Relative Controls of Vapor Pressure Deficit and Soil Water Stress on Canopy Conductance in Global Simulations by an Earth System Model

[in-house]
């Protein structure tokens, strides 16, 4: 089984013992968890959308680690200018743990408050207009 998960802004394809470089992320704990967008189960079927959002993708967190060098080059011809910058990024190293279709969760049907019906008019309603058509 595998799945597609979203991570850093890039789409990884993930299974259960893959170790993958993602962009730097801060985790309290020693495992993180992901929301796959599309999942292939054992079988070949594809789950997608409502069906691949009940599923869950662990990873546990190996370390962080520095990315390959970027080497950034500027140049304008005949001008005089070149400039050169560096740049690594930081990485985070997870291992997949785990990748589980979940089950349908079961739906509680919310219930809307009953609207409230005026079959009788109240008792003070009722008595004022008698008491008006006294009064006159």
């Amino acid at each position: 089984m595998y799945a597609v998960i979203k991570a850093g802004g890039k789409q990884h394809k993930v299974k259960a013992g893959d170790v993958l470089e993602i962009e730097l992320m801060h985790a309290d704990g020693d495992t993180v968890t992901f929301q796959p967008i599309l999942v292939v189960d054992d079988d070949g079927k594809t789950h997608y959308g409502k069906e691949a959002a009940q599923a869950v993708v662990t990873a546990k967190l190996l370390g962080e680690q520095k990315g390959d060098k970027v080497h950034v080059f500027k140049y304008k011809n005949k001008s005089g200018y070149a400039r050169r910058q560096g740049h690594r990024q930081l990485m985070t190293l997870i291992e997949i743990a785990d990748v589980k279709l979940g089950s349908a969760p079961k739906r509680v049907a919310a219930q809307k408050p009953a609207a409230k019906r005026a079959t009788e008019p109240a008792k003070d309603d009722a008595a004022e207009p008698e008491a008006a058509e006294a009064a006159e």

Climate change impacts soil water (SW) and vapor pressure deficit (VPD), critically influencing land-atmosphere water vapor and CO2 exchange. There is a lack of model-based global evaluation of the relative roles of the aforementioned water stresses in limiting canopy conductance Gc. Using the Energy Exascale Earth System Model (E3SM), we conducted four land-atmosphere coupled simulations for the historical period with and without a plant hydraulics scheme (PHS) and under present-day and quadrupling of CO2 concentrations. By fitting an empirical model of Gc to the E3SM simulations, we evaluated the relative dominance of the limitation of Gc by water stresses caused by VPD and SW in the growing season. The empirical model is based on a multiplicative algorithm that adjusts Gc according to VPD, SW saturation, and their interaction. Our results show positive trends of VPD over land during the historical period, with large differences between simulations with/without PHS. Despite the differences, Gc is more limited by SW than VPD except in grasslands when SW saturations are above the 60th quantiles, and the fraction of grassland limited by VPD becomes small under dry soil conditions. Ignoring SW and VPD interaction may underestimate the relative role of VPD on Gc by as much as 33% in the dry SW quantile. Based on our uncalibrated results, including PHS may accentuate SW stress limitation on Gc by simulating wetter soil and higher evapotranspiration that lower VPD. Elevated CO2 reduces Gc by increasing water use efficiency and ameliorates SW stress on Gc.